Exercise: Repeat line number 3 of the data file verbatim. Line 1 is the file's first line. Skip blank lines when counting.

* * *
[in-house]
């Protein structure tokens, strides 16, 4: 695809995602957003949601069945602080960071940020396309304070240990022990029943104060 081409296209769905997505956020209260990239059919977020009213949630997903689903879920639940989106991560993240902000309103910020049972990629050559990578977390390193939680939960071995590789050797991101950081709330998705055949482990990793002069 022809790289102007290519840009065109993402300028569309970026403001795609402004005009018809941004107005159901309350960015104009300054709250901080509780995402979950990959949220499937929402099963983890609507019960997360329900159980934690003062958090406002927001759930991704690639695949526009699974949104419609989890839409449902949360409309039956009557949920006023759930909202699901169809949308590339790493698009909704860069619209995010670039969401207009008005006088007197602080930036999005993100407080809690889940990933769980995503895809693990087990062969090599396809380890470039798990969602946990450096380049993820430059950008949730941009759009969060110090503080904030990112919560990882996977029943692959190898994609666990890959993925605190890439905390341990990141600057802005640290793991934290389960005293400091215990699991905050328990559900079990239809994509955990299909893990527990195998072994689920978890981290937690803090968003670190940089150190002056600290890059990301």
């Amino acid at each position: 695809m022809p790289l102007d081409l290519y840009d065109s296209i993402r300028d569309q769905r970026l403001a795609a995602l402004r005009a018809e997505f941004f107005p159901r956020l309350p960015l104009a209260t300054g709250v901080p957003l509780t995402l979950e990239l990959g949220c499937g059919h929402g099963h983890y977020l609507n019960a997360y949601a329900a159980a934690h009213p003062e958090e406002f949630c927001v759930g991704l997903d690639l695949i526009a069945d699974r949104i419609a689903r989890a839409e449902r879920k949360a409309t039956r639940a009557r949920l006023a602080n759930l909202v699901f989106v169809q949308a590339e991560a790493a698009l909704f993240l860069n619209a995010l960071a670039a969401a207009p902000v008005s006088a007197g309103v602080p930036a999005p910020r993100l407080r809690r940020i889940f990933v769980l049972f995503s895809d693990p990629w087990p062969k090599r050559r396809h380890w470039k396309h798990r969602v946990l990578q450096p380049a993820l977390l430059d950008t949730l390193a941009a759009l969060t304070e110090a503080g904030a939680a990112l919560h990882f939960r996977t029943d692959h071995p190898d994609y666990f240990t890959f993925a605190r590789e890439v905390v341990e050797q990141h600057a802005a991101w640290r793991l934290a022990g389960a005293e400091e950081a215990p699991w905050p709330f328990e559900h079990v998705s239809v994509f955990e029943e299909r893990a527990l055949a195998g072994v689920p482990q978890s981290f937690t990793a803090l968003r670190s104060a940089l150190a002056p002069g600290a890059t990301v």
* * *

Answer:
């Amino acid at each position: 695809m022809p790289l102007d081409l290519y840009d065109s296209i993402r300028d569309q769905r970026l403001a795609a995602l402004r005009a018809e997505f941004f107005p159901r956020l309350p960015l104009a209260t300054g709250v901080p957003l509780t995402l979950e990239l990959g949220c499937g059919h929402g099963h983890y977020l609507n019960a997360y949601a329900a159980a934690h009213p003062e958090e406002f949630c927001v759930g991704l997903d690639l695949i526009a069945d699974r949104i419609a689903r989890a839409e449902r879920k949360a409309t039956r639940a009557r949920l006023a602080n759930l909202v699901f989106v169809q949308a590339e991560a790493a698009l909704f993240l860069n619209a995010l960071a670039a969401a207009p902000v008005s006088a007197g309103v602080p930036a999005p910020r993100l407080r809690r940020i889940f990933v769980l049972f995503s895809d693990p990629w087990p062969k090599r050559r396809h380890w470039k396309h798990r969602v946990l990578q450096p380049a993820l977390l430059d950008t949730l390193a941009a759009l969060t304070e110090a503080g904030a939680a990112l919560h990882f939960r996977t029943d692959h071995p190898d994609y666990f240990t890959f993925a605190r590789e890439v905390v341990e050797q990141h600057a802005a991101w640290r793991l934290a022990g389960a005293e400091e950081a215990p699991w905050p709330f328990e559900h079990v998705s239809v994509f955990e029943e299909r893990a527990l055949a195998g072994v689920p482990q978890s981290f937690t990793a803090l968003r670190s104060a940089l150190a002056p002069g600290a890059t990301v």